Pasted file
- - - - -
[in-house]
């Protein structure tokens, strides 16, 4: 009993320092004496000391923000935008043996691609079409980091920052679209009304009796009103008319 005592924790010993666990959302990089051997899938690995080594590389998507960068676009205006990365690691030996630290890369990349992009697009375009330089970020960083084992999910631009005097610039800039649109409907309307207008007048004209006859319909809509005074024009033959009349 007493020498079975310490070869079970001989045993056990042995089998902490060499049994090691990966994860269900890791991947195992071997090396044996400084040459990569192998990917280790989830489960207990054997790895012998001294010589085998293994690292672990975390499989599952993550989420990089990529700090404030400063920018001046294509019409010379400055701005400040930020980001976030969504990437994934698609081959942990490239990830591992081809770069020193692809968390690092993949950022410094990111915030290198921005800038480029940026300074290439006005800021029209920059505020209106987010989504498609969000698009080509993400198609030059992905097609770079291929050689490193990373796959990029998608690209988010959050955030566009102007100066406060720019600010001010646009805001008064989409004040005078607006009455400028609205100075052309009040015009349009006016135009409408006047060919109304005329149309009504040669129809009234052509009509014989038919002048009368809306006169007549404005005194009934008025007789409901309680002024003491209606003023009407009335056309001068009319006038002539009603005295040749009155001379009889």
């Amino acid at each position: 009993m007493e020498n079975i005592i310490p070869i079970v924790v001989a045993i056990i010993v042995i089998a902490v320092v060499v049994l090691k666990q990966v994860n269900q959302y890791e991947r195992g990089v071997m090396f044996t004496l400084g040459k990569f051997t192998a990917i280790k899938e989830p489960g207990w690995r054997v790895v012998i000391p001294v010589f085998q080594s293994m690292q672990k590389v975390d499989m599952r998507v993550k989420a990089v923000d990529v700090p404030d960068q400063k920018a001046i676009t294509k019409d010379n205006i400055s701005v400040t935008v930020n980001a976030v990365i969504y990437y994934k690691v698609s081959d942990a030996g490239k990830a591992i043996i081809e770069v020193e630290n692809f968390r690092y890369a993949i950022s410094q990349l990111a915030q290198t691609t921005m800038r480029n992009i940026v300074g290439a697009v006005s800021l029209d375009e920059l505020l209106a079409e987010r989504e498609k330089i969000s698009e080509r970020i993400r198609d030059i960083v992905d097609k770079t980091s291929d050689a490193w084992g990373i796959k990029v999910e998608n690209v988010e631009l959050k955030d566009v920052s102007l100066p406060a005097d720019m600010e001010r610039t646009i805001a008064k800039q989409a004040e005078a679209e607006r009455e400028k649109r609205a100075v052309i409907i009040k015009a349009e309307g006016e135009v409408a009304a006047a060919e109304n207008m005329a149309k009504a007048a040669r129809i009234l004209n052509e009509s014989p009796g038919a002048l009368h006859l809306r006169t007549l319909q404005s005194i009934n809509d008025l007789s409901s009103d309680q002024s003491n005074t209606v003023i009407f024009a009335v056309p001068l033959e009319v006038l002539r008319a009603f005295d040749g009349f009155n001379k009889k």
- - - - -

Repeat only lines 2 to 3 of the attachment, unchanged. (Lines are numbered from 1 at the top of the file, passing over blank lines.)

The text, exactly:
């Protein structure tokens, strides 16, 4: 009993320092004496000391923000935008043996691609079409980091920052679209009304009796009103008319 005592924790010993666990959302990089051997899938690995080594590389998507960068676009205006990365690691030996630290890369990349992009697009375009330089970020960083084992999910631009005097610039800039649109409907309307207008007048004209006859319909809509005074024009033959009349 007493020498079975310490070869079970001989045993056990042995089998902490060499049994090691990966994860269900890791991947195992071997090396044996400084040459990569192998990917280790989830489960207990054997790895012998001294010589085998293994690292672990975390499989599952993550989420990089990529700090404030400063920018001046294509019409010379400055701005400040930020980001976030969504990437994934698609081959942990490239990830591992081809770069020193692809968390690092993949950022410094990111915030290198921005800038480029940026300074290439006005800021029209920059505020209106987010989504498609969000698009080509993400198609030059992905097609770079291929050689490193990373796959990029998608690209988010959050955030566009102007100066406060720019600010001010646009805001008064989409004040005078607006009455400028609205100075052309009040015009349009006016135009409408006047060919109304005329149309009504040669129809009234052509009509014989038919002048009368809306006169007549404005005194009934008025007789409901309680002024003491209606003023009407009335056309001068009319006038002539009603005295040749009155001379009889």
């Amino acid at each position: 009993m007493e020498n079975i005592i310490p070869i079970v924790v001989a045993i056990i010993v042995i089998a902490v320092v060499v049994l090691k666990q990966v994860n269900q959302y890791e991947r195992g990089v071997m090396f044996t004496l400084g040459k990569f051997t192998a990917i280790k899938e989830p489960g207990w690995r054997v790895v012998i000391p001294v010589f085998q080594s293994m690292q672990k590389v975390d499989m599952r998507v993550k989420a990089v923000d990529v700090p404030d960068q400063k920018a001046i676009t294509k019409d010379n205006i400055s701005v400040t935008v930020n980001a976030v990365i969504y990437y994934k690691v698609s081959d942990a030996g490239k990830a591992i043996i081809e770069v020193e630290n692809f968390r690092y890369a993949i950022s410094q990349l990111a915030q290198t691609t921005m800038r480029n992009i940026v300074g290439a697009v006005s800021l029209d375009e920059l505020l209106a079409e987010r989504e498609k330089i969000s698009e080509r970020i993400r198609d030059i960083v992905d097609k770079t980091s291929d050689a490193w084992g990373i796959k990029v999910e998608n690209v988010e631009l959050k955030d566009v920052s102007l100066p406060a005097d720019m600010e001010r610039t646009i805001a008064k800039q989409a004040e005078a679209e607006r009455e400028k649109r609205a100075v052309i409907i009040k015009a349009e309307g006016e135009v409408a009304a006047a060919e109304n207008m005329a149309k009504a007048a040669r129809i009234l004209n052509e009509s014989p009796g038919a002048l009368h006859l809306r006169t007549l319909q404005s005194i009934n809509d008025l007789s409901s009103d309680q002024s003491n005074t209606v003023i009407f024009a009335v056309p001068l033959e009319v006038l002539r008319a009603f005295d040749g009349f009155n001379k009889k």